Project description:Nine consecutive isogenic Aspergillus fumigatus isolates cultured from a patient with aspergilloma were investigated for azole resistance. The first cultured isolate showed a wild-type phenotype, but four azole-resistant phenotypes were observed in the subsequent eight isolates. Four mutations were found in the cyp51A gene of these isolates, leading to the substitutions A9T, G54E, P216L, and F219I. Only G54 substitutions were previously proved to be associated with azole resistance. Using a Cyp51A homology model and recombination experiments in which the mutations were introduced into a susceptible isolate, we show that the substitutions at codons P216 and F219 were both associated with resistance to itraconazole and posaconazole. A9T was also present in the wild-type isolate and thus considered a Cyp51A polymorphism. Isolates harboring F219I evolved further into a pan-azole-resistant phenotype, indicating an additional acquisition of a non-Cyp51A-mediated resistance mechanism. Review of the literature showed that in patients who develop azole resistance during therapy, multiple resistance mechanisms commonly emerge. Furthermore, the median time between the last cultured wild-type isolate and the first azole-resistant isolate was 4 months (range, 3 weeks to 23 months), indicating a rapid induction of resistance.
Project description:Azole resistance in Aspergillus spp. has been increasingly reported worldwide. Acquired azole resistance is probably linked to environmental exposure to fungicides used in agriculture. We collected a total of 84 soil and leaf samples from eight farms in Southern Italy. Aspergillus isolates were tested for resistance to itraconazole, posaconazole, and voriconazole by the EUCAST method. Five out of 84 samples yielded A. fumigatus isolates: four of them were itraconazole-resistant and were identified as A. fumigatus sensu stricto, three of them were posaconazole-resistant, and two were also voriconazole-resistant. All three isolates harbored the TR34/L98H resistance mechanism, which was detected by DNA sequencing of the cyp51A gene. Fifteen out of 84 samples yielded Aspergillus spp. isolates and included 11 itraconazole-resistant isolates: Aspergillus section Nigri (9) and Aspergillus section Flavi (2). Our study reports for the first time the isolation of azole-resistant A. fumigatus harboring TR34/L98H mutation from the environment of Southern Italy. The present work provides a better understanding of the magnitude of the environmental spread of azole resistance in the context of a necessary effective surveillance program to improve the management of Aspergillus-related disease.
Project description:Seventy-two A. fumigatus clinical isolates from China were investigated for azole resistance based on mutations of cyp51A. We identified four azole-resistant strains, among which we found three strains highly resistant to itraconazole, two of which exhibit the TR34/L98H/S297T/F495I mutation, while one carries only the TR34/L98H mutation. To our knowledge, the latter has not been found previously in China. The fourth multiazole-resistant isolate (with only moderate itraconazole resistance) carries a new G432A mutation.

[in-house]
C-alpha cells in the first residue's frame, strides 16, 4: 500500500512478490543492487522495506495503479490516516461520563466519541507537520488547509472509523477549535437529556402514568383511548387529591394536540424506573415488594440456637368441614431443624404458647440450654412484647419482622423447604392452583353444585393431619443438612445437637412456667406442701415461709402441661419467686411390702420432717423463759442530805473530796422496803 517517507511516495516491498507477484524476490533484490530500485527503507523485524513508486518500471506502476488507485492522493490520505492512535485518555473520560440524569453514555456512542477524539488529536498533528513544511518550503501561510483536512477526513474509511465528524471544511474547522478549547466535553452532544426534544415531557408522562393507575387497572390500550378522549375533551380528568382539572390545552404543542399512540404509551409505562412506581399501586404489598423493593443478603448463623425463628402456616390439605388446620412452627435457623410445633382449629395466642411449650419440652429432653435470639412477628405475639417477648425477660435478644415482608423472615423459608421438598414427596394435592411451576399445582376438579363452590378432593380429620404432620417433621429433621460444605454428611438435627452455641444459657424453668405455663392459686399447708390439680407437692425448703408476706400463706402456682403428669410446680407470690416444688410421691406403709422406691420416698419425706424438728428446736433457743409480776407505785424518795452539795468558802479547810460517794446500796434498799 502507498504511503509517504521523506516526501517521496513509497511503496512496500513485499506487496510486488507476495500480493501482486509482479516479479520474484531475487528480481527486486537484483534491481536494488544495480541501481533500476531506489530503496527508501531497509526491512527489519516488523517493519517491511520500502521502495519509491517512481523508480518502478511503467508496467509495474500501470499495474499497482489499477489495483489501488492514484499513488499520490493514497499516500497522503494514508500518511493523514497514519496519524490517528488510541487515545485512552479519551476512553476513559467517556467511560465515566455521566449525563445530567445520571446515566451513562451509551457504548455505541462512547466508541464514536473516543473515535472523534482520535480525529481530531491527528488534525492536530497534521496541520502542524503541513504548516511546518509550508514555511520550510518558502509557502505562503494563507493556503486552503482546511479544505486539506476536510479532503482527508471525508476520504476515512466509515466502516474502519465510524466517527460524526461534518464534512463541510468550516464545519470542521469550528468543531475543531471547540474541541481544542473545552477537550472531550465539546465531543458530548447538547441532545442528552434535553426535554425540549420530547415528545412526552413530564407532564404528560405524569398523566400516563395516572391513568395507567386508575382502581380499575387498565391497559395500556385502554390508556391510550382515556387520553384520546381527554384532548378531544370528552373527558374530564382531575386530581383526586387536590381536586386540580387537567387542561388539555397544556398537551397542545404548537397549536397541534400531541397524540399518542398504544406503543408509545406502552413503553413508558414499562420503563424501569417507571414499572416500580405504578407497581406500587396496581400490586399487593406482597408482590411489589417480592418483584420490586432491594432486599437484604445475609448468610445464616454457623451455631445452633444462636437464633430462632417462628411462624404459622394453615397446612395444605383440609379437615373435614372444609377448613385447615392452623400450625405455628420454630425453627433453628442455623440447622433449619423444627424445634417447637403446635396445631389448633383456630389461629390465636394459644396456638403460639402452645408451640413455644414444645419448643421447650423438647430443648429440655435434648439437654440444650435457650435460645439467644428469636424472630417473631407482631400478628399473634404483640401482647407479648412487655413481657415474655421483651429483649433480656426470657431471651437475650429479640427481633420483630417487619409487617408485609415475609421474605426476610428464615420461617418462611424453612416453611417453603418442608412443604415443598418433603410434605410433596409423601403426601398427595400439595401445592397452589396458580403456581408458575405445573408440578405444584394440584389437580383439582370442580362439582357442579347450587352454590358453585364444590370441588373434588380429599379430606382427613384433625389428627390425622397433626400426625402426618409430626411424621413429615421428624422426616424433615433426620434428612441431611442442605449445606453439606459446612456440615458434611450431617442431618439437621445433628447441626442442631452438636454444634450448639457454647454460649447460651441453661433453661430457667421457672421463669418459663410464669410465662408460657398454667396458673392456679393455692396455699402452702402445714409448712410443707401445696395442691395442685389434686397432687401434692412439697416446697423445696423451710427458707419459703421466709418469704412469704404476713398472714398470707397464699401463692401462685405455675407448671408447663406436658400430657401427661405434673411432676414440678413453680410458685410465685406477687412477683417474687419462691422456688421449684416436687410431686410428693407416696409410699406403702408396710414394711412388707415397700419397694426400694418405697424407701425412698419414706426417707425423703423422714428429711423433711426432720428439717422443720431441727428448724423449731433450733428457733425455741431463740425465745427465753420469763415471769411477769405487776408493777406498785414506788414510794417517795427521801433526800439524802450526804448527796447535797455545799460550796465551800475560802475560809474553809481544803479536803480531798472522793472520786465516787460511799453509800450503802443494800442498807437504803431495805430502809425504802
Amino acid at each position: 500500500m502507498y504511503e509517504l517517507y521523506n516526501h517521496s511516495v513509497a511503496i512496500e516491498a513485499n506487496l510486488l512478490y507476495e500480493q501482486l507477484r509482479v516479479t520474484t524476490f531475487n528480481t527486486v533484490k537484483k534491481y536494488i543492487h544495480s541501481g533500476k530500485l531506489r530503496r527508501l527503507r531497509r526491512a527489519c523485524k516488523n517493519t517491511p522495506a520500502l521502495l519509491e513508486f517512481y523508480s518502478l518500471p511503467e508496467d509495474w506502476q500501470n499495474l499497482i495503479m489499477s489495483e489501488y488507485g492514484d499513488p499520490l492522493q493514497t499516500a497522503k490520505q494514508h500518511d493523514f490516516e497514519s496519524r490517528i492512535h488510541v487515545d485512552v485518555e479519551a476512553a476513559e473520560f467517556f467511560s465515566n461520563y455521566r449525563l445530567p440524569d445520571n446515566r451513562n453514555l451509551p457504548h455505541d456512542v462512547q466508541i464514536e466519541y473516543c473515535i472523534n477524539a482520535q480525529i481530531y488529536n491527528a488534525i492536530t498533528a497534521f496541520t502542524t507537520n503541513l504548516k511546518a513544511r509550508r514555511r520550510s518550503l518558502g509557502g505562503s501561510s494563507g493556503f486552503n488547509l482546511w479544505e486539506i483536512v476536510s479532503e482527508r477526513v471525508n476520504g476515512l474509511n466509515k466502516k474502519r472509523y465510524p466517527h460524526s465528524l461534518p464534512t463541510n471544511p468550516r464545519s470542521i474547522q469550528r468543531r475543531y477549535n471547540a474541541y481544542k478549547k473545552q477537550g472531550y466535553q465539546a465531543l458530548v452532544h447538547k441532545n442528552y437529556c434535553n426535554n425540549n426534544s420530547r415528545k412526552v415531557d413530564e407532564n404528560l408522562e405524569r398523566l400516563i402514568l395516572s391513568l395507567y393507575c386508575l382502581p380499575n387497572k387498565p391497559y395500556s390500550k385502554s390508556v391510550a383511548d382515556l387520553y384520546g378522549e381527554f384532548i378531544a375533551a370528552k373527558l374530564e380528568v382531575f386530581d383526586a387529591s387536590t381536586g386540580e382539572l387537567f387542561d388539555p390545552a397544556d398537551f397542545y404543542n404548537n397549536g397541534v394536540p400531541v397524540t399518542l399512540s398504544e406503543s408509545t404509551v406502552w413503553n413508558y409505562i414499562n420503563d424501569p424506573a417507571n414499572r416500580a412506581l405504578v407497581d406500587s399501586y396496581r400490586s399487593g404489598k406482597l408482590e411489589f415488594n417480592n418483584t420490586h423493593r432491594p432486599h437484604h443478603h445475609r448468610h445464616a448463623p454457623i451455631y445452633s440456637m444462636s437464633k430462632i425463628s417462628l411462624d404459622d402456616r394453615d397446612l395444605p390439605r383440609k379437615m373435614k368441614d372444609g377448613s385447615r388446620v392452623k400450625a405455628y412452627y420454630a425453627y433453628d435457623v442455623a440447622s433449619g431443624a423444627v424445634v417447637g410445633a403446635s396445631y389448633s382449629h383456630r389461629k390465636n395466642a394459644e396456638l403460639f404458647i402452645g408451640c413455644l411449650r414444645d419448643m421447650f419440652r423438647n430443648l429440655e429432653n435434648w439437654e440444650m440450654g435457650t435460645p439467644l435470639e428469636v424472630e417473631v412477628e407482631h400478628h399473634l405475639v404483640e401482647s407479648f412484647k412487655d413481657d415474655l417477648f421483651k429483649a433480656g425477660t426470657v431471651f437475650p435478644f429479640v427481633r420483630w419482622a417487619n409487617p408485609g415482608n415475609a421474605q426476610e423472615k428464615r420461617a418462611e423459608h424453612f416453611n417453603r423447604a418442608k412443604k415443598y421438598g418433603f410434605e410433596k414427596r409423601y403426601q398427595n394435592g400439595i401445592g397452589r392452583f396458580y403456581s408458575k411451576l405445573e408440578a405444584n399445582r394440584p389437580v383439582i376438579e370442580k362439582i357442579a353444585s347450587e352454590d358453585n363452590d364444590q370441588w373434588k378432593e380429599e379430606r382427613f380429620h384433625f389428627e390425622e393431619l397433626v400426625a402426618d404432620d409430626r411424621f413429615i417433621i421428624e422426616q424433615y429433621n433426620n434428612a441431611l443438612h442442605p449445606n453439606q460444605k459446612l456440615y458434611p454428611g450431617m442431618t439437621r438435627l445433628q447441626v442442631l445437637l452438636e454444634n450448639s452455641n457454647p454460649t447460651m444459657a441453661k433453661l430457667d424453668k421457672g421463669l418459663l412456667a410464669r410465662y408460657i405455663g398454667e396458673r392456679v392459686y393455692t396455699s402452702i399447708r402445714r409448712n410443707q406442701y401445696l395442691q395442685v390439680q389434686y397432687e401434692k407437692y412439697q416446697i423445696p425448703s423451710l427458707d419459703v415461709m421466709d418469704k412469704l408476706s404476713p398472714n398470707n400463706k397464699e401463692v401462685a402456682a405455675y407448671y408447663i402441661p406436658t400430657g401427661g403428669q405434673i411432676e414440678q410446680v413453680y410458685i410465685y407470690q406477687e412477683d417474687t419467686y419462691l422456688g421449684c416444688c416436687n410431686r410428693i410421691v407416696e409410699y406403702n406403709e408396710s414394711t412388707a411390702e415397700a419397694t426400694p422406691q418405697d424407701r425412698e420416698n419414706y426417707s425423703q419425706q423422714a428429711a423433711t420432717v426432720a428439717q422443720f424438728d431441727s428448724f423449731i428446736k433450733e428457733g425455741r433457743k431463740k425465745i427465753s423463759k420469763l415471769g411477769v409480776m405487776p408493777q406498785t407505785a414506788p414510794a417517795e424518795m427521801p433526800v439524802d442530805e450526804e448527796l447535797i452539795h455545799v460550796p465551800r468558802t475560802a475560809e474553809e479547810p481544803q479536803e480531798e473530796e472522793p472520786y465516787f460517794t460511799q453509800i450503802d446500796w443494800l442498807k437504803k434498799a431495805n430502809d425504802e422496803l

Project description:The opportunistic pathogen Aspergillus fumigatus has developed worldwide resistance to azoles largely through mutations in cytochromeP450 enzyme Cyp51. In this study, we indicated that in vitro azole situation results in emergence of azole-resistant mutations. There are previously identified azole-resistant cyp51A mutations (M220K, M220I, M220R, G54E and G54W mutations) and we successfully identified in this study two new mutations (N248K/V436A, Y433N substitution) conferring azole resistance among 18 independent stable azole-resistant isolates. The Galleria mellonella model of A. fumigatus infection experiment verified that Cyp51A mutations N248K/V436A and Y433N reduce efficacy of azole therapy. In addition, a predicted Cyp51A 3D structural model suggested that Y433N mutation causes the reduced affinities between drug target Cyp51A and azole antifungals. This study suggests that drug selection pressure make it possible to isolate unidentified cyp51A mutations conferring azole resistance in A. fumigatus.
Project description:Respiratory tract colonization by molds in patients with cystic fibrosis (CF) were analyzed, with particular focus on the frequency, genotype, and underlying mechanism of azole resistance among Aspergillus fumigatus isolates. Clinical and demographic data were also analyzed. A total of 3,336 respiratory samples from 287 CF patients were collected during two 6-month periods in 2007 and 2009. Azole resistance was detected using an itraconazole screening agar (4 mg/liter) and the EUCAST method. cyp51A gene sequencing and microsatellite genotyping were performed for isolates from patients harboring azole-resistant A. fumigatus. Aspergillus spp. were present in 145 patients (51%), of whom 63 (22%) were persistently colonized. Twelve patients (4%) harbored other molds. Persistently colonized patients were older, provided more samples, and more often had a chronic bacterial infection. Six of 133 patients (4.5%) harbored azole-nonsusceptible or -resistant A. fumigatus isolates, and five of those six patients had isolates with Cyp51A alterations (M220K, tandem repeat [TR]/L98H, TR/L98H-S297T-F495I, M220I-V101F, and Y431C). All six patients were previously exposed to azoles. Genotyping revealed (i) microevolution for A. fumigatus isolates received consecutively over the 2-year period, (ii) susceptible and resistant isolates (not involving TR/L98H isolates) with identical or very closely related genotypes (two patients), and (iii) two related susceptible isolates and a third unrelated resistant isolate with a unique genotype and the TR/L98H resistance combination (one patient). Aspergilli were frequently found in Danish CF patients, with 4.5% of the A. fumigatus isolates being azole nonsusceptible or resistant. Genotyping suggested selection of resistance in the patient as well as resistance being achieved in the environment.